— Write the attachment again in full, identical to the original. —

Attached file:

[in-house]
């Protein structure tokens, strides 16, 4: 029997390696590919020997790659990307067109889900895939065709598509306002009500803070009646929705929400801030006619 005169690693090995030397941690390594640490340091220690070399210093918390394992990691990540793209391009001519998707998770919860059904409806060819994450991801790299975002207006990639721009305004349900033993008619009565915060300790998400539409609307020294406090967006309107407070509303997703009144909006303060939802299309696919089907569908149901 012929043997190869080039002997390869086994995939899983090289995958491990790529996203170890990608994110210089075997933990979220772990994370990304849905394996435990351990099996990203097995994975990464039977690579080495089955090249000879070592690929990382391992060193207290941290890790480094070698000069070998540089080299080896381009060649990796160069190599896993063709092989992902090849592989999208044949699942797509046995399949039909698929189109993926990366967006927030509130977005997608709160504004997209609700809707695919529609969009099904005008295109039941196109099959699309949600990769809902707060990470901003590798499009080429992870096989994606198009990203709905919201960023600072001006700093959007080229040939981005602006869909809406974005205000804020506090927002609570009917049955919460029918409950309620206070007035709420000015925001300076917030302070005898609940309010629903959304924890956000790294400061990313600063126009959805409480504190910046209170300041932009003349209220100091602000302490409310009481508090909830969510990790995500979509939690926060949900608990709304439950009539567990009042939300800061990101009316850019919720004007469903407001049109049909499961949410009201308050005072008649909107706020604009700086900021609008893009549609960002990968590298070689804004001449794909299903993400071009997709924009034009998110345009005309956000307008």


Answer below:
[in-house]
């Protein structure tokens, strides 16, 4: 029997390696590919020997790659990307067109889900895939065709598509306002009500803070009646929705929400801030006619 005169690693090995030397941690390594640490340091220690070399210093918390394992990691990540793209391009001519998707998770919860059904409806060819994450991801790299975002207006990639721009305004349900033993008619009565915060300790998400539409609307020294406090967006309107407070509303997703009144909006303060939802299309696919089907569908149901 012929043997190869080039002997390869086994995939899983090289995958491990790529996203170890990608994110210089075997933990979220772990994370990304849905394996435990351990099996990203097995994975990464039977690579080495089955090249000879070592690929990382391992060193207290941290890790480094070698000069070998540089080299080896381009060649990796160069190599896993063709092989992902090849592989999208044949699942797509046995399949039909698929189109993926990366967006927030509130977005997608709160504004997209609700809707695919529609969009099904005008295109039941196109099959699309949600990769809902707060990470901003590798499009080429992870096989994606198009990203709905919201960023600072001006700093959007080229040939981005602006869909809406974005205000804020506090927002609570009917049955919460029918409950309620206070007035709420000015925001300076917030302070005898609940309010629903959304924890956000790294400061990313600063126009959805409480504190910046209170300041932009003349209220100091602000302490409310009481508090909830969510990790995500979509939690926060949900608990709304439950009539567990009042939300800061990101009316850019919720004007469903407001049109049909499961949410009201308050005072008649909107706020604009700086900021609008893009549609960002990968590298070689804004001449794909299903993400071009997709924009034009998110345009005309956000307008």